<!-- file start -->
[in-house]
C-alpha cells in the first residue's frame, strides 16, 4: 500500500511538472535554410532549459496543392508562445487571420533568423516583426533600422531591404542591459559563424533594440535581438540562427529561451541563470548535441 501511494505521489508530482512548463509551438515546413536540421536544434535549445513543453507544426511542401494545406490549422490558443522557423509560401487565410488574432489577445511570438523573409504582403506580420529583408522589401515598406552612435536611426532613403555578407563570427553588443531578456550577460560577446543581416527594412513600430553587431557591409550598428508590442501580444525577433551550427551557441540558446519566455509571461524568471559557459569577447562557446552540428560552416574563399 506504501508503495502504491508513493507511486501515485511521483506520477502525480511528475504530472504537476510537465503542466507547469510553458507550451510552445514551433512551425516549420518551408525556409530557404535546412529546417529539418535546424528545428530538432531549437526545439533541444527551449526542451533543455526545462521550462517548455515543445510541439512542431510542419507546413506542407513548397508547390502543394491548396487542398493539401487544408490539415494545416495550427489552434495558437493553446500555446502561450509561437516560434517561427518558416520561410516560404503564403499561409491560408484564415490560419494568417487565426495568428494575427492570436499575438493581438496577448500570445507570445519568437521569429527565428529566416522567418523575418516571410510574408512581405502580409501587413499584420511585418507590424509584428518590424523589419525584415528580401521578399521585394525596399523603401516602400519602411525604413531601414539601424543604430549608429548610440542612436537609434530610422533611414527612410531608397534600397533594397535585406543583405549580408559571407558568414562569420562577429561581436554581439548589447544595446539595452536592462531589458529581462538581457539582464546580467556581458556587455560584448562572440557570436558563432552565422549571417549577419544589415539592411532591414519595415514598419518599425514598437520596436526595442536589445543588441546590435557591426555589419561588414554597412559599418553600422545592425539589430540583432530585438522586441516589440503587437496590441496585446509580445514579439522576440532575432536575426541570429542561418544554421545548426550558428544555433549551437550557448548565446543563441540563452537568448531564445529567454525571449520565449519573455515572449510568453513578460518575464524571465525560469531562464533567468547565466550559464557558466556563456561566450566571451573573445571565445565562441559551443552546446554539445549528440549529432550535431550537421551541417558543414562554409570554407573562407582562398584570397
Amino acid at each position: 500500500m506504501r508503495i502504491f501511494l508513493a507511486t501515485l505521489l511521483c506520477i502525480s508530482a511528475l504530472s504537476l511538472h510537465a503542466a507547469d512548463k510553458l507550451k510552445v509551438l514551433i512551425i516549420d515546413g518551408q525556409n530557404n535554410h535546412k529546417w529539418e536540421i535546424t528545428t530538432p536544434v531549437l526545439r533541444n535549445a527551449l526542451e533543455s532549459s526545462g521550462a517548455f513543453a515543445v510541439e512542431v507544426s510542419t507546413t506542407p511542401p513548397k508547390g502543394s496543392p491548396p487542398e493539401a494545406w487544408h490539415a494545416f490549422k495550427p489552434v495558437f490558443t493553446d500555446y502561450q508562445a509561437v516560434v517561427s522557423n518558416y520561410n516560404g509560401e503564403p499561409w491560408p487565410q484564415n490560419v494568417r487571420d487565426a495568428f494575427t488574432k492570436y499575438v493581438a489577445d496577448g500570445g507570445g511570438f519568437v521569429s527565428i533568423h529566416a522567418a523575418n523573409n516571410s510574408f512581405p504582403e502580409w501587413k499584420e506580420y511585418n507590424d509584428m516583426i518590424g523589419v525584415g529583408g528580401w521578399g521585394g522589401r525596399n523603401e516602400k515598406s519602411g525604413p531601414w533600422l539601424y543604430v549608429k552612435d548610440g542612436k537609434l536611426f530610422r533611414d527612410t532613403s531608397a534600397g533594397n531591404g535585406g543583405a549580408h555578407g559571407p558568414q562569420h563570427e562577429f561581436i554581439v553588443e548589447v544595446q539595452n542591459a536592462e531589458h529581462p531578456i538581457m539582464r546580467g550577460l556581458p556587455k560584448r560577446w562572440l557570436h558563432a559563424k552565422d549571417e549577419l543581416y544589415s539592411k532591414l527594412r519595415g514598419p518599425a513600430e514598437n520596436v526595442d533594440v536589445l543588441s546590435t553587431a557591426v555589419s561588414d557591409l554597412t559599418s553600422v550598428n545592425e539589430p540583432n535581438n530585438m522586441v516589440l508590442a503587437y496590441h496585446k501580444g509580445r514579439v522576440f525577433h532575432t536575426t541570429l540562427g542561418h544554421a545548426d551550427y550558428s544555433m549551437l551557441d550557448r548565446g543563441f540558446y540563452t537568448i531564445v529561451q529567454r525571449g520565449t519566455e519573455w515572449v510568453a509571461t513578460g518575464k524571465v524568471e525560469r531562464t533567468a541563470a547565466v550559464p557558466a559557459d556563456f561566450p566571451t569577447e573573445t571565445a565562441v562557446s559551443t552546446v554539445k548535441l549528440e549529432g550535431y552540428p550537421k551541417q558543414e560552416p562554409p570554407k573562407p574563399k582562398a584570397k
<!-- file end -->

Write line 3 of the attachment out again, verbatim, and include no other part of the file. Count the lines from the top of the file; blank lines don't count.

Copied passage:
Amino acid at each position: 500500500m506504501r508503495i502504491f501511494l508513493a507511486t501515485l505521489l511521483c506520477i502525480s508530482a511528475l504530472s504537476l511538472h510537465a503542466a507547469d512548463k510553458l507550451k510552445v509551438l514551433i512551425i516549420d515546413g518551408q525556409n530557404n535554410h535546412k529546417w529539418e536540421i535546424t528545428t530538432p536544434v531549437l526545439r533541444n535549445a527551449l526542451e533543455s532549459s526545462g521550462a517548455f513543453a515543445v510541439e512542431v507544426s510542419t507546413t506542407p511542401p513548397k508547390g502543394s496543392p491548396p487542398e493539401a494545406w487544408h490539415a494545416f490549422k495550427p489552434v495558437f490558443t493553446d500555446y502561450q508562445a509561437v516560434v517561427s522557423n518558416y520561410n516560404g509560401e503564403p499561409w491560408p487565410q484564415n490560419v494568417r487571420d487565426a495568428f494575427t488574432k492570436y499575438v493581438a489577445d496577448g500570445g507570445g511570438f519568437v521569429s527565428i533568423h529566416a522567418a523575418n523573409n516571410s510574408f512581405p504582403e502580409w501587413k499584420e506580420y511585418n507590424d509584428m516583426i518590424g523589419v525584415g529583408g528580401w521578399g521585394g522589401r525596399n523603401e516602400k515598406s519602411g525604413p531601414w533600422l539601424y543604430v549608429k552612435d548610440g542612436k537609434l536611426f530610422r533611414d527612410t532613403s531608397a534600397g533594397n531591404g535585406g543583405a549580408h555578407g559571407p558568414q562569420h563570427e562577429f561581436i554581439v553588443e548589447v544595446q539595452n542591459a536592462e531589458h529581462p531578456i538581457m539582464r546580467g550577460l556581458p556587455k560584448r560577446w562572440l557570436h558563432a559563424k552565422d549571417e549577419l543581416y544589415s539592411k532591414l527594412r519595415g514598419p518599425a513600430e514598437n520596436v526595442d533594440v536589445l543588441s546590435t553587431a557591426v555589419s561588414d557591409l554597412t559599418s553600422v550598428n545592425e539589430p540583432n535581438n530585438m522586441v516589440l508590442a503587437y496590441h496585446k501580444g509580445r514579439v522576440f525577433h532575432t536575426t541570429l540562427g542561418h544554421a545548426d551550427y550558428s544555433m549551437l551557441d550557448r548565446g543563441f540558446y540563452t537568448i531564445v529561451q529567454r525571449g520565449t519566455e519573455w515572449v510568453a509571461t513578460g518575464k524571465v524568471e525560469r531562464t533567468a541563470a547565466v550559464p557558466a559557459d556563456f561566450p566571451t569577447e573573445t571565445a565562441v562557446s559551443t552546446v554539445k548535441l549528440e549529432g550535431y552540428p550537421k551541417q558543414e560552416p562554409p570554407k573562407p574563399k582562398a584570397k